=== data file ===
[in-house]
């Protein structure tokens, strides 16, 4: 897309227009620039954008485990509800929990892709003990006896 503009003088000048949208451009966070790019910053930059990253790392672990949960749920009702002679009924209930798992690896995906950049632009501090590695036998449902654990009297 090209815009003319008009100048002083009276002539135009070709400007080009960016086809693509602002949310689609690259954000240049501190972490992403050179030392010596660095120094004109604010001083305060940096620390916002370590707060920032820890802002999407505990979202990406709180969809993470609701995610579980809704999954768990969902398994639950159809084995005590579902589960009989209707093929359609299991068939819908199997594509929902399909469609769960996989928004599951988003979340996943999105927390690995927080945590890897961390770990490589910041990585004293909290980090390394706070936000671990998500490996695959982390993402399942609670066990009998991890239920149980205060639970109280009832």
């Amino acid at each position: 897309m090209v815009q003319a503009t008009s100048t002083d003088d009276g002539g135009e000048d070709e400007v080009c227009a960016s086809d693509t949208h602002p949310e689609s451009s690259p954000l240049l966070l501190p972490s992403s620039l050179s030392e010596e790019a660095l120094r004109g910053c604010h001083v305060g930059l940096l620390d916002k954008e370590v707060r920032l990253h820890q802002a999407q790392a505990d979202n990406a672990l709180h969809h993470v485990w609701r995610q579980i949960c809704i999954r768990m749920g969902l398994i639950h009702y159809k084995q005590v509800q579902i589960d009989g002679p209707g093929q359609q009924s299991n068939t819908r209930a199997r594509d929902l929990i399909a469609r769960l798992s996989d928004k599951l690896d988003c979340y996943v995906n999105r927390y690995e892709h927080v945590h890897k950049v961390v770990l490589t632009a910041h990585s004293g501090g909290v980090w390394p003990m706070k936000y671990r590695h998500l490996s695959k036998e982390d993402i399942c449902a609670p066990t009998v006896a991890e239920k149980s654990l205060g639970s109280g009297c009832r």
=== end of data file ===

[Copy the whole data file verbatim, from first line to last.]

[in-house]
């Protein structure tokens, strides 16, 4: 897309227009620039954008485990509800929990892709003990006896 503009003088000048949208451009966070790019910053930059990253790392672990949960749920009702002679009924209930798992690896995906950049632009501090590695036998449902654990009297 090209815009003319008009100048002083009276002539135009070709400007080009960016086809693509602002949310689609690259954000240049501190972490992403050179030392010596660095120094004109604010001083305060940096620390916002370590707060920032820890802002999407505990979202990406709180969809993470609701995610579980809704999954768990969902398994639950159809084995005590579902589960009989209707093929359609299991068939819908199997594509929902399909469609769960996989928004599951988003979340996943999105927390690995927080945590890897961390770990490589910041990585004293909290980090390394706070936000671990998500490996695959982390993402399942609670066990009998991890239920149980205060639970109280009832």
């Amino acid at each position: 897309m090209v815009q003319a503009t008009s100048t002083d003088d009276g002539g135009e000048d070709e400007v080009c227009a960016s086809d693509t949208h602002p949310e689609s451009s690259p954000l240049l966070l501190p972490s992403s620039l050179s030392e010596e790019a660095l120094r004109g910053c604010h001083v305060g930059l940096l620390d916002k954008e370590v707060r920032l990253h820890q802002a999407q790392a505990d979202n990406a672990l709180h969809h993470v485990w609701r995610q579980i949960c809704i999954r768990m749920g969902l398994i639950h009702y159809k084995q005590v509800q579902i589960d009989g002679p209707g093929q359609q009924s299991n068939t819908r209930a199997r594509d929902l929990i399909a469609r769960l798992s996989d928004k599951l690896d988003c979340y996943v995906n999105r927390y690995e892709h927080v945590h890897k950049v961390v770990l490589t632009a910041h990585s004293g501090g909290v980090w390394p003990m706070k936000y671990r590695h998500l490996s695959k036998e982390d993402i399942c449902a609670p066990t009998v006896a991890e239920k149980s654990l205060g639970s109280g009297c009832r």